Heinz History Center
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Heinz History Center
Heinz History Center
Henz History Center
Heinz History Center

Heinz History Center
Heinz History Center
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Friday, December 10, 2010

Publications and Book Reviews

By: Kelly Anderson, publications intern, Senator John Heinz History Center

Remember Me: Civil War Letters Home from a Hospital Steward, 1862-1864; Daniel McKinley Martin

By Alan I. West
(Chicora, Pa.: Firefly Publications, 2010)
328 pps., softcover $29.95

“The life of a soldier is a hard one.” Writing to his wife and family in Pittsburgh, Daniel McKinley Martin recounted the daily struggles of a hospital steward in the Civil War. Martin’s letters illustrate major issues of the day, such as the relationship between husband and wife, abolition, and 19th century medical practices on the battlefield. Local author Alan West has carefully transcribed those letters and, with his additional commentary, put Martin in his historical context for the modern reader.

The Texture of Contact: European and Indian Settler Communities on the Frontiers of Iroquoia, 1667-1783
By David L. Preston
(Lincoln: University of Nebraska Press, 2009)
395 pps., hardcover $45.00

In a fascinating work based on primary source research, Citadel professor David Preston takes another look at history’s preconceived notions regarding settler and Indian interactions in the colonial period. Focusing on the daily contact between colonists and Native Americans, Preston argues that the groups adapted to one another in an unofficial manner, since “[c]ulture did not always overshadow the settlers’ common humanity.” His area of interest includes the Ohio River valley in the 18th century, especially the Delaware community near Fort Kittanning.

A Mother’s Story: Memories from the Turtle Creek Valley
By Maryann B. Lawrence(New York: iUniverse Inc., 2010)
131 pps., softcover $14.95

In the small town of Turtle Creek, on top of a hill known as Electric Plan, Maryann Lawrence experienced the tumult and tranquility of early 20th century America. Her memoir recounts life as the granddaughter of German and Polish immigrants, her family’s struggles through the Great Depression and World War II, and the prosperity they witnessed in the 1950s and ’60s. Readers who enjoy tales of small town life and the American experience will appreciate Lawrence’s touching vignettes.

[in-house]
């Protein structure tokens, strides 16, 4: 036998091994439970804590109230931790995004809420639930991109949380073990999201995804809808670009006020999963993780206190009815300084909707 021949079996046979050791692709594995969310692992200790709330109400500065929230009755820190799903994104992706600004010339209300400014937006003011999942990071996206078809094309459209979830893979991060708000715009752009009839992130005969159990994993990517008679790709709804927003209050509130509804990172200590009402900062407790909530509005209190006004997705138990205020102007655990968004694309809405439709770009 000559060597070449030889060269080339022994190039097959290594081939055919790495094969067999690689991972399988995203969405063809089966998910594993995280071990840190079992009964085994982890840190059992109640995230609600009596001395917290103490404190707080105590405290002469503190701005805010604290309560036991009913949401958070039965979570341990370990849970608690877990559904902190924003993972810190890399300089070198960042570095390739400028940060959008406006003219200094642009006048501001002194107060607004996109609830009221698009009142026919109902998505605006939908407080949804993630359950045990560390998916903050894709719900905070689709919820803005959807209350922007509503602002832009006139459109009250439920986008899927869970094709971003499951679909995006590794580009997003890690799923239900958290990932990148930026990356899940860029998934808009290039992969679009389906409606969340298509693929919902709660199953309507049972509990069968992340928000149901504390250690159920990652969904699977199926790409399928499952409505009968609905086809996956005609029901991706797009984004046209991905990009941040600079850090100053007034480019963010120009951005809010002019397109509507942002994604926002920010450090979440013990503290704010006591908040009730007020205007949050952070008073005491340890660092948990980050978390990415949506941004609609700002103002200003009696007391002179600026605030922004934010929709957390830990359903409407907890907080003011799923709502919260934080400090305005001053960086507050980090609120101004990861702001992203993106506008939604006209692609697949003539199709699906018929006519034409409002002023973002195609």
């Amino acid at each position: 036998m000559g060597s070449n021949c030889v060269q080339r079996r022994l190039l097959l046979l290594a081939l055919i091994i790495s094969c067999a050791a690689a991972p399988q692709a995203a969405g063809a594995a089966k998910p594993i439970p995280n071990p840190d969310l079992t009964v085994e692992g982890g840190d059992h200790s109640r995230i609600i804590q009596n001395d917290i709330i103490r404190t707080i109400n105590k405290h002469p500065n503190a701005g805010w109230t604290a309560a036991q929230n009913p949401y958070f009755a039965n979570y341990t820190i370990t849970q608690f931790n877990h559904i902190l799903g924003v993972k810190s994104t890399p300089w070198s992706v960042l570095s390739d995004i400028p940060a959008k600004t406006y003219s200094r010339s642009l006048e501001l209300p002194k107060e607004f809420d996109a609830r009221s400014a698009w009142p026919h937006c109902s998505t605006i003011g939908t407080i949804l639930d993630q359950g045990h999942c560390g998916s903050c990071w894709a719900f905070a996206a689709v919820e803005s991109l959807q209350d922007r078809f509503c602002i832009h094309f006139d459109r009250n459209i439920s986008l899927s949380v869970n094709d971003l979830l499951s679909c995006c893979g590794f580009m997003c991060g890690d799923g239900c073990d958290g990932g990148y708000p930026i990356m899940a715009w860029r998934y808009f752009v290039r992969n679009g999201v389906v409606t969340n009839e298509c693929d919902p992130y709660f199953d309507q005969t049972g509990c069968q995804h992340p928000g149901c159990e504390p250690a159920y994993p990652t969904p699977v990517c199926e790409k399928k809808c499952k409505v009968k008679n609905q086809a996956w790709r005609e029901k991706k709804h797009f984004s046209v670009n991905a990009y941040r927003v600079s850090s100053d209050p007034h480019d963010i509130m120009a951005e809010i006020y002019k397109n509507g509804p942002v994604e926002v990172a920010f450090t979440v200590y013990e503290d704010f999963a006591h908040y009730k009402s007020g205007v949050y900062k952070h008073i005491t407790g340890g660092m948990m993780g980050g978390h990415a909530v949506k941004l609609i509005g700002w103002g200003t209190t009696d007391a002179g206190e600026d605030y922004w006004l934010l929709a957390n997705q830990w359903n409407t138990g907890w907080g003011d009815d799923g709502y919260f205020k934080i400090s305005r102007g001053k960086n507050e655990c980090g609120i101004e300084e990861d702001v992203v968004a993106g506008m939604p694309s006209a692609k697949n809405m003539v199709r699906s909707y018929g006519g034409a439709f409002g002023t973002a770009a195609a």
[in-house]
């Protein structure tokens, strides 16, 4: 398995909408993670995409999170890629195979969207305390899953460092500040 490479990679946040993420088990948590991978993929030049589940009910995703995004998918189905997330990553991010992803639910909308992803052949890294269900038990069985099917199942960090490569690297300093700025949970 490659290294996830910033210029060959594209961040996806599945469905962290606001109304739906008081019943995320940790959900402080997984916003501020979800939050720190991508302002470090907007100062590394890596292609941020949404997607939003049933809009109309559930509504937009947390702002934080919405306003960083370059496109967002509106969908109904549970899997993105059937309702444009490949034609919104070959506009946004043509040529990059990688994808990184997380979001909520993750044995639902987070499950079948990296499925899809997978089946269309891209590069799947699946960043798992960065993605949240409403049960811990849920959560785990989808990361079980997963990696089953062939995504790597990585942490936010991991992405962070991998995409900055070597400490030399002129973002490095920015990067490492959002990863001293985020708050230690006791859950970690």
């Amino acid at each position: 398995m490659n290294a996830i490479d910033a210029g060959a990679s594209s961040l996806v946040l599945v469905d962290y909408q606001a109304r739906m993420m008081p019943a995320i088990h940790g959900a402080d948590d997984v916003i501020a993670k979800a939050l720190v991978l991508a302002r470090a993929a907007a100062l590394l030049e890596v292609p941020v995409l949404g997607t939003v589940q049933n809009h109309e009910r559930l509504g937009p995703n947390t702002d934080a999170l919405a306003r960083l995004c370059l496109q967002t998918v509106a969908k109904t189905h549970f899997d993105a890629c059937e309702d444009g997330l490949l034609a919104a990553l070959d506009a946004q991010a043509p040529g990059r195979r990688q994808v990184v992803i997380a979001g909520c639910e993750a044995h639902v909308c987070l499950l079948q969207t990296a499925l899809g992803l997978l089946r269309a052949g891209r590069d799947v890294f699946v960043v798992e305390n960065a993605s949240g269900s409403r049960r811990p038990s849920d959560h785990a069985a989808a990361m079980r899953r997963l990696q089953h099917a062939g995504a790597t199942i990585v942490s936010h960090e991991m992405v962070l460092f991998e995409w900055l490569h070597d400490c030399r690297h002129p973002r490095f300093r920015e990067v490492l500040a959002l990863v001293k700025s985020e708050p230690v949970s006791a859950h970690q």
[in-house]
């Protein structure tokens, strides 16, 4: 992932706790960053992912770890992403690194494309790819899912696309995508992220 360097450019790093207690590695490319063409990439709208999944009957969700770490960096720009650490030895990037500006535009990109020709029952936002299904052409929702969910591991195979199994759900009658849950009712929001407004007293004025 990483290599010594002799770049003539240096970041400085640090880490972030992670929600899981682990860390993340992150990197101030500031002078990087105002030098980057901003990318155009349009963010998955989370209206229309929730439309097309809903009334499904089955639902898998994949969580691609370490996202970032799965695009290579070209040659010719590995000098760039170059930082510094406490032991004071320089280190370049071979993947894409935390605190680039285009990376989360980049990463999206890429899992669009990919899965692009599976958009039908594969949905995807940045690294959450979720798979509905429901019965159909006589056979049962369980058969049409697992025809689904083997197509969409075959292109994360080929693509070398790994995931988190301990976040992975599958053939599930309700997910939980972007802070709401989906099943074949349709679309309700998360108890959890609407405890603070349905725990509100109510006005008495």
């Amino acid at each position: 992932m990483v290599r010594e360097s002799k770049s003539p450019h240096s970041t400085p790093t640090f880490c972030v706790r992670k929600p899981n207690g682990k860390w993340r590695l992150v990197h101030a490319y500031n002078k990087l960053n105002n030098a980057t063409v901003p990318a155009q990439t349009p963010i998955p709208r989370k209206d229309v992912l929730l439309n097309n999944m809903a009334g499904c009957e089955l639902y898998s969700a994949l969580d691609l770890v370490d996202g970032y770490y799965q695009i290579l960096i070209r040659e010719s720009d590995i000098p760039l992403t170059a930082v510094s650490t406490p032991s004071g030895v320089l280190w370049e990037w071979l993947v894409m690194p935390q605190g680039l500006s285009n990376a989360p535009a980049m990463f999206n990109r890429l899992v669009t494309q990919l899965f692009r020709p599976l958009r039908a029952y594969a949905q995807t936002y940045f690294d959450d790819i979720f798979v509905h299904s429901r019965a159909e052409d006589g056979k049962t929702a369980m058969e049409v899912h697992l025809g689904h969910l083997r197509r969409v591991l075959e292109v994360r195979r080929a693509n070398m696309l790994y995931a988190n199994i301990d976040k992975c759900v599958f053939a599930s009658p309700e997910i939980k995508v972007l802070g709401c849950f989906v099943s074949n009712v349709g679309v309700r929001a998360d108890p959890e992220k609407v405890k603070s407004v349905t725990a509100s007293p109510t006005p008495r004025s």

Pennsylvania Crude: Boomtowns and Oil Barons
By Paul Adomites
(Bradford, Pa.: Forest Press, 2010)
116 pps., hardcover $39.95

Western Pennsylvania’s oil heritage, both past and present, comes to life in Paul Adomites’ latest work. The Pittsburgh native recounts the history of petroleum in the region, from Native Americans’ use of the substance to Drake’s famous well and the modern industry, with side trips to other points of interest. Colorful characters and events are portrayed in vivid detail through the lens of photographer Ed Bernik. Newcomers to the subject as well as oil history buffs will also enjoy Pennsylvania Crude’s bonus DVD that takes viewers on an enjoyable road trip through the area’s oil fields.

Citizen Environmentalists
By James Longhurst
(Medford, Mass.: Tufts University Press, 2010)
238 pps., softcover $35.00

University of Wisconsin-La Crosse professor James Longhurst uses Pittsburgh-based Group Against Smog and Pollution (GASP) to illustrate the involvement of average citizens in the fight against pollution during the late 1960s and early 1970s. His account details the beginnings of the anti-pollution movement, especially amongst middle class women, and further investigates their clash with anti-regulation groups. The drama is set against the backdrop of the declining steel industry in Pittsburgh at the time and in the context of the national environmentalist movement.

Images of America: Cascade Park
By Anita DeVivo and the Lawrence County Historical Society
(Chicago: Arcadia Publishing Company, 2010)
127 pps., softcover $21.99

Anita DeVivo, with the help of the Lawrence County Historical Society, has composed a photographic walk through New Castle’s historic Cascade Park. Now 113 years old, the picturesque grounds have attracted citizens of Western Pennsylvania and the nation at large to its roller coasters, dance hall, and famous vinegar-drenched French fries. Photographs of Cascade Park capture its long history, from Victorian picnics and Roaring Twenties boat rides, to 1940s dance scenes and modern efforts of local citizens to restore their community’s park to its former glory.

Letters from the Storm: The Intimate Civil War Letters of Lt. J. A. H. Foster, 155th Pennsylvania Volunteers
By Linda Foster Arden, edited by Dr. Walter L. Powell
(Chicora, Pa.: Firefly Publications, 2010)
351 pps., softcover $29.95

After reading the letters of her great-great grandfather John Alexander Foster, author Linda Foster Arden felt compelled to share his impressions of service in the Civil War with a wider audience. A jeweler from Rural Valley, Armstrong County, Foster volunteered to serve with the Army of the Potomac in 1862. His letters to his wife detail life in camp, his various engagements, and his concerns about family affairs, and also provide a unique look at a passionate 19th century marriage.

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